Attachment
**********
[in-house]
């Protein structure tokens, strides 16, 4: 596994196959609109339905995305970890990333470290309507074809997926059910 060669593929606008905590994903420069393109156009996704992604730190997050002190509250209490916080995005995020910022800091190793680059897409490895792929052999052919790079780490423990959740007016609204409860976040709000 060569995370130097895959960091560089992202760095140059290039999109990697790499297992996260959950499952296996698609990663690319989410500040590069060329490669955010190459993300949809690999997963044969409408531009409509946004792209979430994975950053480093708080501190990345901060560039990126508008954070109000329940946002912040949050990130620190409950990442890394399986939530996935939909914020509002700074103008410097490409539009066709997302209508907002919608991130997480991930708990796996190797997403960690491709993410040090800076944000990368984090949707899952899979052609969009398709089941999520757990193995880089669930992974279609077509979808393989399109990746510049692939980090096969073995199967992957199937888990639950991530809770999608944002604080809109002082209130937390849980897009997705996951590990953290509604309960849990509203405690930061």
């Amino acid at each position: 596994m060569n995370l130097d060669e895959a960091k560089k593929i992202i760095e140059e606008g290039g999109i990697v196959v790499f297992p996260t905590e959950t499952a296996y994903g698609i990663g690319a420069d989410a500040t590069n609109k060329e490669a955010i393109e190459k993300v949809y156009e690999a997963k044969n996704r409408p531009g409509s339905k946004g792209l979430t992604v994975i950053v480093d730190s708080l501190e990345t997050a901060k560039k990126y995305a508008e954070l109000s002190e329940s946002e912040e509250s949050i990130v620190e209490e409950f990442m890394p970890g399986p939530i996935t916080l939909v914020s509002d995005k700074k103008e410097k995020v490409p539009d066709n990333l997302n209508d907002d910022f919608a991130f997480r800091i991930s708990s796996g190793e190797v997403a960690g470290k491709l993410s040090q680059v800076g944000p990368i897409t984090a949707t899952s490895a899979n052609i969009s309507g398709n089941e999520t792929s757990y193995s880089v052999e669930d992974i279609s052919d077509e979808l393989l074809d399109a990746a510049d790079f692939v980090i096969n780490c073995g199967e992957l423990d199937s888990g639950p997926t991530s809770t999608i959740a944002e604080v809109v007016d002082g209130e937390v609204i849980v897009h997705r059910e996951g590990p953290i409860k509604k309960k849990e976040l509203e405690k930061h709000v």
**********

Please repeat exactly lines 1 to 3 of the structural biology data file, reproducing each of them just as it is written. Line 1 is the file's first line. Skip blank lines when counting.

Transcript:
[in-house]
């Protein structure tokens, strides 16, 4: 596994196959609109339905995305970890990333470290309507074809997926059910 060669593929606008905590994903420069393109156009996704992604730190997050002190509250209490916080995005995020910022800091190793680059897409490895792929052999052919790079780490423990959740007016609204409860976040709000 060569995370130097895959960091560089992202760095140059290039999109990697790499297992996260959950499952296996698609990663690319989410500040590069060329490669955010190459993300949809690999997963044969409408531009409509946004792209979430994975950053480093708080501190990345901060560039990126508008954070109000329940946002912040949050990130620190409950990442890394399986939530996935939909914020509002700074103008410097490409539009066709997302209508907002919608991130997480991930708990796996190797997403960690491709993410040090800076944000990368984090949707899952899979052609969009398709089941999520757990193995880089669930992974279609077509979808393989399109990746510049692939980090096969073995199967992957199937888990639950991530809770999608944002604080809109002082209130937390849980897009997705996951590990953290509604309960849990509203405690930061």
């Amino acid at each position: 596994m060569n995370l130097d060669e895959a960091k560089k593929i992202i760095e140059e606008g290039g999109i990697v196959v790499f297992p996260t905590e959950t499952a296996y994903g698609i990663g690319a420069d989410a500040t590069n609109k060329e490669a955010i393109e190459k993300v949809y156009e690999a997963k044969n996704r409408p531009g409509s339905k946004g792209l979430t992604v994975i950053v480093d730190s708080l501190e990345t997050a901060k560039k990126y995305a508008e954070l109000s002190e329940s946002e912040e509250s949050i990130v620190e209490e409950f990442m890394p970890g399986p939530i996935t916080l939909v914020s509002d995005k700074k103008e410097k995020v490409p539009d066709n990333l997302n209508d907002d910022f919608a991130f997480r800091i991930s708990s796996g190793e190797v997403a960690g470290k491709l993410s040090q680059v800076g944000p990368i897409t984090a949707t899952s490895a899979n052609i969009s309507g398709n089941e999520t792929s757990y193995s880089v052999e669930d992974i279609s052919d077509e979808l393989l074809d399109a990746a510049d790079f692939v980090i096969n780490c073995g199967e992957l423990d199937s888990g639950p997926t991530s809770t999608i959740a944002e604080v809109v007016d002082g209130e937390v609204i849980v897009h997705r059910e996951g590990p953290i409860k509604k309960k849990e976040l509203e405690k930061h709000v």